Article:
Why Indian author Vikram Seth is angry

Vikram Seth on India Today magazine cover

Related Stories

Vikram Seth is an angry man.

The celebrated novelist, who is writing a sequel to his epic bestseller A Suitable Boy, is incensed with the recent decision of India's top court to uphold a law which criminalises gay sex - a ruling seen as a major blow to gay rights.

So much so that the usually calm and dapper writer has posed - unshaved, dishevelled and looking distinctly angry - on the cover of India Today magazine holding a plastic chalkboard speaking 'Not A Criminal' to promote his moving essay in the magazine on gay rights.

No wonder the powerful cover has become a talking point - one doesn't remember any Indian writer doing such a thing ever in the past.

Mr Seth, who took a degree in philosophy, politics and economics at Oxford, was once described by The New York Times as a person with a "polite wit". I found that wit intact when I spoke to him this morning on the cover that is making waves.

Why are you so angry?

I am appalled by the Supreme Court judgement [criminalising gay sex]. The judgement is intellectually shallow and ethically hollow.

It is slipshod in its reasoning and pusillanimous with regard to defending fundamental rights. It was squarely in the province of the Supreme Court to decide the matter, but this normally activist court has kicked the football onto the pitch of an illiberal parliament.

The constitution protects the liberties and rights of Indian citizens. It is not for the judges to confer rights or take them away.

It takes a fair amount to get me incensed. And a judgement which takes away the liberties of at least 50 million lesbian, gay, bisexual and transgender (LGBT) people in India is scandalous, its inhumane - and if you wish, you can remove the e at the end of that word.

Yet the way you have expressed your protest - posing on the cover of a magazine - is quite unprecedented.

There's nothing heroic in doing what I have done.

There are [gay] people who live lives of quiet desperation in India's towns and villages. They are bullied by their families and relatives.

They need people to voice their dismay and disappointments, people who present themselves as role models. People who, however reticent or reserved they are normally, can present themselves as role models.

There are several prominent India businessmen [who are gay] - who would be wonderful role models. That they don't come out is a sad dereliction of their responsibility to be sympathetic to those who are like them but much more powerless, lonely and isolated.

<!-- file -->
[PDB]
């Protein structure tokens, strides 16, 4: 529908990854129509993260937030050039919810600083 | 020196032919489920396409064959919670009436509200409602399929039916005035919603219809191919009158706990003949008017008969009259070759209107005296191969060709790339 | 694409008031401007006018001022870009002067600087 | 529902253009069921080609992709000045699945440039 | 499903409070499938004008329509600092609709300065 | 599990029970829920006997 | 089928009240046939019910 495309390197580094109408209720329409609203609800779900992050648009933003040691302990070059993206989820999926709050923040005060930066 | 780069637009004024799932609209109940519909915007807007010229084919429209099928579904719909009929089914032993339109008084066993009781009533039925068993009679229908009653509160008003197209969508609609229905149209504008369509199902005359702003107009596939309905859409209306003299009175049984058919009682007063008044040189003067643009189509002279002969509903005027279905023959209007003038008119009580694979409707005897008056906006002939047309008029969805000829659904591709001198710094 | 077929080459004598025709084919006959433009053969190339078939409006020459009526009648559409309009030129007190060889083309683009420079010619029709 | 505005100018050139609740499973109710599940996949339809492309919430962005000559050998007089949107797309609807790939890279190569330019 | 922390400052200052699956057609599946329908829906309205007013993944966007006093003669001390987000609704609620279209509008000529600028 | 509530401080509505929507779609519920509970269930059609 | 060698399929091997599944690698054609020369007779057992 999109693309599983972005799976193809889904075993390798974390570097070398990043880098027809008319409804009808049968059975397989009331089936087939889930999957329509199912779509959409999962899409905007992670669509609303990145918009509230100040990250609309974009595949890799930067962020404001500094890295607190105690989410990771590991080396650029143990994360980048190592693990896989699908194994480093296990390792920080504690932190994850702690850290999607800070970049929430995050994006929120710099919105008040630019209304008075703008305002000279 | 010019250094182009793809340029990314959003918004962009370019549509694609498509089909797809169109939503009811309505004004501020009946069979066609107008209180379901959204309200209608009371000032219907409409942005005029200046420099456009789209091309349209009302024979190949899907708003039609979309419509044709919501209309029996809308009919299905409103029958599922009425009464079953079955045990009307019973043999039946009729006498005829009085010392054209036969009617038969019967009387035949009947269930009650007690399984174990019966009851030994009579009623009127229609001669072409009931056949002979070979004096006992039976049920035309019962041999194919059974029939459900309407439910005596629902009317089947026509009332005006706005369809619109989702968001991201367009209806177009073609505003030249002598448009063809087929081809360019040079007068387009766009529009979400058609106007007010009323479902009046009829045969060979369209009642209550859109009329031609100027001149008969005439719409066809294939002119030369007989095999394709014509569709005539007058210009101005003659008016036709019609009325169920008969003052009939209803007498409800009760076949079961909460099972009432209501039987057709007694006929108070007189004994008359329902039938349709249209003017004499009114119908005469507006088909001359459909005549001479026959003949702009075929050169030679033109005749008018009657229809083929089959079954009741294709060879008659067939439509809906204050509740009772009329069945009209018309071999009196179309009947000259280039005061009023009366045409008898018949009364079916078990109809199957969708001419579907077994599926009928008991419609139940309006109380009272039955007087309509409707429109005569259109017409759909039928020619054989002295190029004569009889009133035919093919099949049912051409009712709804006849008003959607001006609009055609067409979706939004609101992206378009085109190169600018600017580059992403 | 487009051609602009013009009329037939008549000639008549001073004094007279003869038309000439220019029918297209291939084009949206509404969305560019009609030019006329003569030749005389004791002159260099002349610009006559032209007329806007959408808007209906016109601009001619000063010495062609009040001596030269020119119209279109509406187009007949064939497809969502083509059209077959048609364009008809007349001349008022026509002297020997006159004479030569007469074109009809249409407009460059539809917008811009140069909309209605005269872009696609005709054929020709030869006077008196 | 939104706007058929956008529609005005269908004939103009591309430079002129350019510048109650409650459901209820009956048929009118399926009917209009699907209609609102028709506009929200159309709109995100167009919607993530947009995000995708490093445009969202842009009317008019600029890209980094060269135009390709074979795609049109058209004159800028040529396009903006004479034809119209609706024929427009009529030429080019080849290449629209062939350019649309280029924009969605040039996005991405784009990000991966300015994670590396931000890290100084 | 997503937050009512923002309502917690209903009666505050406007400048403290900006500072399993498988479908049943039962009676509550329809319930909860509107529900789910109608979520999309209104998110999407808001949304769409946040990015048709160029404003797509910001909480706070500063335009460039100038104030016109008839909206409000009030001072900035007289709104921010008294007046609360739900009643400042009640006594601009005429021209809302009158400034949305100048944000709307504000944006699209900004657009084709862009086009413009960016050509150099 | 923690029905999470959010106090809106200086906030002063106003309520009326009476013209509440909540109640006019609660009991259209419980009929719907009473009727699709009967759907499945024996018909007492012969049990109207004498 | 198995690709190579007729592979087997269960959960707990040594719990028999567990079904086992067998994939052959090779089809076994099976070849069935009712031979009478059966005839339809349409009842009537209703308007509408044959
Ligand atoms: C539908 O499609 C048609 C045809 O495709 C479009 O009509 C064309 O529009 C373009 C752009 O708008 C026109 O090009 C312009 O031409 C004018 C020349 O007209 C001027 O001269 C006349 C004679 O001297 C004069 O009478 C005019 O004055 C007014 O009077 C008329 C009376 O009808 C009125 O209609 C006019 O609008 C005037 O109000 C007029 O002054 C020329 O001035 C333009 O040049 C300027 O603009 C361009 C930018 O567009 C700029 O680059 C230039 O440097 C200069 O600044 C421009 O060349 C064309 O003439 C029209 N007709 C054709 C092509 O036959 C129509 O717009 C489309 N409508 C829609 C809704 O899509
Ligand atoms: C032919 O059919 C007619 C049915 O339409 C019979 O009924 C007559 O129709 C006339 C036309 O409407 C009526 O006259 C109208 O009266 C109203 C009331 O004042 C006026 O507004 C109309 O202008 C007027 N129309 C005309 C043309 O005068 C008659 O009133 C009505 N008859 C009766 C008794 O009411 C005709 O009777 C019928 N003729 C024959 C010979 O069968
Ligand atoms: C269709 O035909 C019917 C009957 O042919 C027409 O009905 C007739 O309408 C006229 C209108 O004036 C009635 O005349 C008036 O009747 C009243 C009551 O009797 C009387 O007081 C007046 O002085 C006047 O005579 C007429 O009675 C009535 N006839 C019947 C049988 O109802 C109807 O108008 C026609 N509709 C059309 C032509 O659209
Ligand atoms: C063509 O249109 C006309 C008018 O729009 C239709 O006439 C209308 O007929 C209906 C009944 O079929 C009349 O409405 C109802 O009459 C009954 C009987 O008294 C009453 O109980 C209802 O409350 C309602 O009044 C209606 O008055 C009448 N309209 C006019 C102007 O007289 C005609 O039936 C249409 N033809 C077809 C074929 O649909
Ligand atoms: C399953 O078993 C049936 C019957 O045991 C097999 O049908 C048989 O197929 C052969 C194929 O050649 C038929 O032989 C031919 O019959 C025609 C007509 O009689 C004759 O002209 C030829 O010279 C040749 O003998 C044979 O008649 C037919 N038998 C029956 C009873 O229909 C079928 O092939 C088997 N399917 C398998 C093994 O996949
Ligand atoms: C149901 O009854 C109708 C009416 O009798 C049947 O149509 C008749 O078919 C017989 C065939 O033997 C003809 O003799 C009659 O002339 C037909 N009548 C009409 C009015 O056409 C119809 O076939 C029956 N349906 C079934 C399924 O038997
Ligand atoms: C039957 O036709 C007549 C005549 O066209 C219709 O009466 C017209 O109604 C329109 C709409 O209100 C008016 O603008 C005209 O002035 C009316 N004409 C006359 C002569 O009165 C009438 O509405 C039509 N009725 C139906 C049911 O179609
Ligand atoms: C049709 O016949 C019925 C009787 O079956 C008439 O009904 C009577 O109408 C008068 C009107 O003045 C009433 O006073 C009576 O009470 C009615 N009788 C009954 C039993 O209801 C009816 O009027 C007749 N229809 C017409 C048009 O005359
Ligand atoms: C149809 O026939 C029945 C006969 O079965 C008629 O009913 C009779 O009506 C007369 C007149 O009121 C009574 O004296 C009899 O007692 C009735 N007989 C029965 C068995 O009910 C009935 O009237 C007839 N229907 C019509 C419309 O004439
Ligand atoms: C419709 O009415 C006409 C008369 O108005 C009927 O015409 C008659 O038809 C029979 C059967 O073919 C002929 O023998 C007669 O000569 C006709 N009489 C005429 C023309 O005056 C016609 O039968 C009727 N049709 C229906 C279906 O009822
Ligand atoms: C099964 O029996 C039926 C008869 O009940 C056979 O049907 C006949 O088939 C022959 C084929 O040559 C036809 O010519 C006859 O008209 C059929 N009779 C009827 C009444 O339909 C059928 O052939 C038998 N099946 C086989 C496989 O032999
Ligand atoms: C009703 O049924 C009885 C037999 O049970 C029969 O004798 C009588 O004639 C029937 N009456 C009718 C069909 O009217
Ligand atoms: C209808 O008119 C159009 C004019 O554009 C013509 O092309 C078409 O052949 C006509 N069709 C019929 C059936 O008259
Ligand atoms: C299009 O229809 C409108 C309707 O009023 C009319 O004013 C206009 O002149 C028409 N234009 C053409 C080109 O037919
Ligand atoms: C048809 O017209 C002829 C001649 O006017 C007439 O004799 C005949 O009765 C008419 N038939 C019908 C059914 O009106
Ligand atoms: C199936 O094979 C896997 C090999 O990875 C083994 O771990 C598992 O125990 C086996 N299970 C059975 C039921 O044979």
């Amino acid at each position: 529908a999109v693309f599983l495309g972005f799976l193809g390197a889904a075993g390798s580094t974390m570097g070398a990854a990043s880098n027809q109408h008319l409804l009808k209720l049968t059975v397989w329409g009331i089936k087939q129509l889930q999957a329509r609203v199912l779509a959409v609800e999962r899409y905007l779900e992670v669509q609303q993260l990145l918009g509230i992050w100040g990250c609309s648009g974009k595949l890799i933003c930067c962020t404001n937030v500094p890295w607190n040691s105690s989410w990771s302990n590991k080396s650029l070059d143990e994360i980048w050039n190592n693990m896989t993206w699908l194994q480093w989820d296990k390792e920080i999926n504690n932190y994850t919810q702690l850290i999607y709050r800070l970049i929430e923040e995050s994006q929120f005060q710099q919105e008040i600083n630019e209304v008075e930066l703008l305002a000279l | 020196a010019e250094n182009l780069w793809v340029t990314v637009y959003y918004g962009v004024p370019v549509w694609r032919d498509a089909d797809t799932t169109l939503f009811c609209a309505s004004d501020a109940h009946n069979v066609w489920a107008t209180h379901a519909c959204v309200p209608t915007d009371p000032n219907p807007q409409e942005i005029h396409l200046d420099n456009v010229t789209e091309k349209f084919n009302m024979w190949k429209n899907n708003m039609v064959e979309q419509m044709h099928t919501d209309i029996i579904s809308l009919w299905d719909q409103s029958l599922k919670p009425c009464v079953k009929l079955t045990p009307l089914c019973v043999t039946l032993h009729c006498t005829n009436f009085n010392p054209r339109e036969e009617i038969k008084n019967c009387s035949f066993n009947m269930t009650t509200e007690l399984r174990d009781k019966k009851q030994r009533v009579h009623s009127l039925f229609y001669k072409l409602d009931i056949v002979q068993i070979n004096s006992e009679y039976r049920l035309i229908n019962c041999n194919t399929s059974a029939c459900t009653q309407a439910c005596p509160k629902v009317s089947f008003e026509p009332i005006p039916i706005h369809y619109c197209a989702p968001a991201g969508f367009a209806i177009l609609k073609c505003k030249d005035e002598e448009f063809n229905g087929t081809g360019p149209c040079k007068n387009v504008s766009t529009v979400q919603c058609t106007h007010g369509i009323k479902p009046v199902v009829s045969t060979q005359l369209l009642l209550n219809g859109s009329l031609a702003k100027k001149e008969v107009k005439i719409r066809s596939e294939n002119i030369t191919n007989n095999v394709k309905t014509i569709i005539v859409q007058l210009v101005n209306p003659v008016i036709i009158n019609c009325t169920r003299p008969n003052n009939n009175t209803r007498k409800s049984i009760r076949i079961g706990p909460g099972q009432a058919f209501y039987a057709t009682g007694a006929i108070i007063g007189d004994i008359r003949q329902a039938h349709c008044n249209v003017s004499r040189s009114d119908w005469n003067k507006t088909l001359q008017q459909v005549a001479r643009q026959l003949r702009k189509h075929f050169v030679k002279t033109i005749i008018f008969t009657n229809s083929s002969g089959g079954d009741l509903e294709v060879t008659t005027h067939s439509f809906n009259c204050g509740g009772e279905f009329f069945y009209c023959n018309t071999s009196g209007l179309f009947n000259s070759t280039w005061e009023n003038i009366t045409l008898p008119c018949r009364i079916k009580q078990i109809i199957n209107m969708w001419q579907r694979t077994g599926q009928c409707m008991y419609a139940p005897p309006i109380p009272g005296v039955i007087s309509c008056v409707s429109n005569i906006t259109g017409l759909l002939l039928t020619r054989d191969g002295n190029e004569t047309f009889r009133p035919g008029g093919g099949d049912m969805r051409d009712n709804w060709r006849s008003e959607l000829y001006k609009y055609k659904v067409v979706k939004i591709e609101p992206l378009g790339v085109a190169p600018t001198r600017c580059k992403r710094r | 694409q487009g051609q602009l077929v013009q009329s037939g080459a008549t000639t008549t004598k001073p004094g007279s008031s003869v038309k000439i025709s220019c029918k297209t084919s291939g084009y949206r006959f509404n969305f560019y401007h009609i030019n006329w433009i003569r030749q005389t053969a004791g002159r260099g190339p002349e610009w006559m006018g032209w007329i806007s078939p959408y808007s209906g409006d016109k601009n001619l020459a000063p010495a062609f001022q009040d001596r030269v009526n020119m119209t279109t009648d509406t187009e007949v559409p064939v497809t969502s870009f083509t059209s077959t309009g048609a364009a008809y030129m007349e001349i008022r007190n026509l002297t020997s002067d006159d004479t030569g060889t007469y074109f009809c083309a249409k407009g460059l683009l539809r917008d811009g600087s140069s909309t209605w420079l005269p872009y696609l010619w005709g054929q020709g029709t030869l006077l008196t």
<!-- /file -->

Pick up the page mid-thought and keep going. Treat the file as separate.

Can you imagine the difference it would make if four or five widely admired people from different walks of life were to stand up and say: 'This is no big deal or I am bisexual'?

People who have come out in the freedom of the last four years since the high court judgement can't be simply pushed back into darkness of the closet.

But I am talking not of them in this respect, but of those people, full of self doubt or with bullying families who desperately need people to point to and say: 'They are like me too'.

So how did this cover happen?

Photographer Rohit Chawla came up with the idea.

He shot over two sessions in the morning and evening at my residence. There is one set of pictures where I am clean shaven, by the way.

The night before the shoot had been busy and I had gone to bed late. So when Rohit arrived in the morning and found me in the state I was in, he said don't shave.

He came with two assistants, lighting equipment. [But it] was pretty relaxed actually, we had a glass of rum. And then he said he would come in the evening and do another set of pictures - the clean shaven ones!

Rohit very much wanted this picture. He was generous enough to leave the final choice to me. I was rather scared of my parents' opinion that I looked like an unshaven goonda (thug) [in the picture].

In fact I am now shaving as we speak, so that I can redeem myself at lunch.

I did finally agree to Rohit's choice because he said it would help get attention for the piece inside the magazine which I have written and, therefore, help the cause in general.

You look rather angry in the picture. Quite unlike you.

My expression came pretty easy. I had just read some parts of the illogical judgement. That's where my furrowed eyebrows come from. I hadn't shaved anyway. And I had an imaginative photographer.

Soutik Biswas Article written by Soutik Biswas Soutik Biswas Delhi correspondent

Did Kashmir 'abandon' its flood-hit people?

Omar Abdullah says the government was caught off-guard, but the BBC's Soutik Biswas considers whether Kashmir could have learned lessons from other Indian states' flood response.

Read full article

More on This Story

Related Stories

Features

BBC © 2014 The BBC is not responsible for the content of external sites. Read more.

This page is best viewed in an up-to-date web browser with style sheets (CSS) enabled. While you will be able to view the content of this page in your current browser, you will not be able to get the full visual experience. Please consider upgrading your browser software or enabling style sheets (CSS) if you are able to do so.